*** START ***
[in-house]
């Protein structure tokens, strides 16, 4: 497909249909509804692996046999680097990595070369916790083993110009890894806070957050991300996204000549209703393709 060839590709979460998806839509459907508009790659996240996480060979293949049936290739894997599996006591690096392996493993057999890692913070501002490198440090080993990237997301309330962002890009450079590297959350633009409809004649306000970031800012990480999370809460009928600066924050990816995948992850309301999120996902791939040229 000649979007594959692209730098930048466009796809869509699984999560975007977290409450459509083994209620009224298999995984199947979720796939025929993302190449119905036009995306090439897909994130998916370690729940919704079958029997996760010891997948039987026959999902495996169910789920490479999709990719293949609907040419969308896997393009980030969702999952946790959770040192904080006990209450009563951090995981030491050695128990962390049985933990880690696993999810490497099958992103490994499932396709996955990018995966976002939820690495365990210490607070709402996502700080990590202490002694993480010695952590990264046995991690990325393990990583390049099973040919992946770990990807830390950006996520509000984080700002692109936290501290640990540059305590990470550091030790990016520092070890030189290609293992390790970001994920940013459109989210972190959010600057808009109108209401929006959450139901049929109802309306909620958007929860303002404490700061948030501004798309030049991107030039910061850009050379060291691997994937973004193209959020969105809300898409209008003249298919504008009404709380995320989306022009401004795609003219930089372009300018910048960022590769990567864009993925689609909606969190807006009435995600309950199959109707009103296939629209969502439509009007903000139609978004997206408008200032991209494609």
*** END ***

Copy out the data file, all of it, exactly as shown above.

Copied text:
[in-house]
């Protein structure tokens, strides 16, 4: 497909249909509804692996046999680097990595070369916790083993110009890894806070957050991300996204000549209703393709 060839590709979460998806839509459907508009790659996240996480060979293949049936290739894997599996006591690096392996493993057999890692913070501002490198440090080993990237997301309330962002890009450079590297959350633009409809004649306000970031800012990480999370809460009928600066924050990816995948992850309301999120996902791939040229 000649979007594959692209730098930048466009796809869509699984999560975007977290409450459509083994209620009224298999995984199947979720796939025929993302190449119905036009995306090439897909994130998916370690729940919704079958029997996760010891997948039987026959999902495996169910789920490479999709990719293949609907040419969308896997393009980030969702999952946790959770040192904080006990209450009563951090995981030491050695128990962390049985933990880690696993999810490497099958992103490994499932396709996955990018995966976002939820690495365990210490607070709402996502700080990590202490002694993480010695952590990264046995991690990325393990990583390049099973040919992946770990990807830390950006996520509000984080700002692109936290501290640990540059305590990470550091030790990016520092070890030189290609293992390790970001994920940013459109989210972190959010600057808009109108209401929006959450139901049929109802309306909620958007929860303002404490700061948030501004798309030049991107030039910061850009050379060291691997994937973004193209959020969105809300898409209008003249298919504008009404709380995320989306022009401004795609003219930089372009300018910048960022590769990567864009993925689609909606969190807006009435995600309950199959109707009103296939629209969502439509009007903000139609978004997206408008200032991209494609």